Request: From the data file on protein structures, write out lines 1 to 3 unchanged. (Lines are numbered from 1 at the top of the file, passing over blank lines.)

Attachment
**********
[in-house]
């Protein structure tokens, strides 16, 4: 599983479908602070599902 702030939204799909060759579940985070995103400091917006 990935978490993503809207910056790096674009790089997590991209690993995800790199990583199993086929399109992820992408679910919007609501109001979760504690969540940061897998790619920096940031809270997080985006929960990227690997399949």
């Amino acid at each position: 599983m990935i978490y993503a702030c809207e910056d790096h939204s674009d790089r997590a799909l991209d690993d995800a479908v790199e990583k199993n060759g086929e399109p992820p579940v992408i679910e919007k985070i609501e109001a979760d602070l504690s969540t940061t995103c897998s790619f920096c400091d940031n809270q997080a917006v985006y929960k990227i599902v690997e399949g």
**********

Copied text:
[in-house]
């Protein structure tokens, strides 16, 4: 599983479908602070599902 702030939204799909060759579940985070995103400091917006 990935978490993503809207910056790096674009790089997590991209690993995800790199990583199993086929399109992820992408679910919007609501109001979760504690969540940061897998790619920096940031809270997080985006929960990227690997399949």
């Amino acid at each position: 599983m990935i978490y993503a702030c809207e910056d790096h939204s674009d790089r997590a799909l991209d690993d995800a479908v790199e990583k199993n060759g086929e399109p992820p579940v992408i679910e919007k985070i609501e109001a979760d602070l504690s969540t940061t995103c897998s790619f920096c400091d940031n809270q997080a917006v985006y929960k990227i599902v690997e399949g």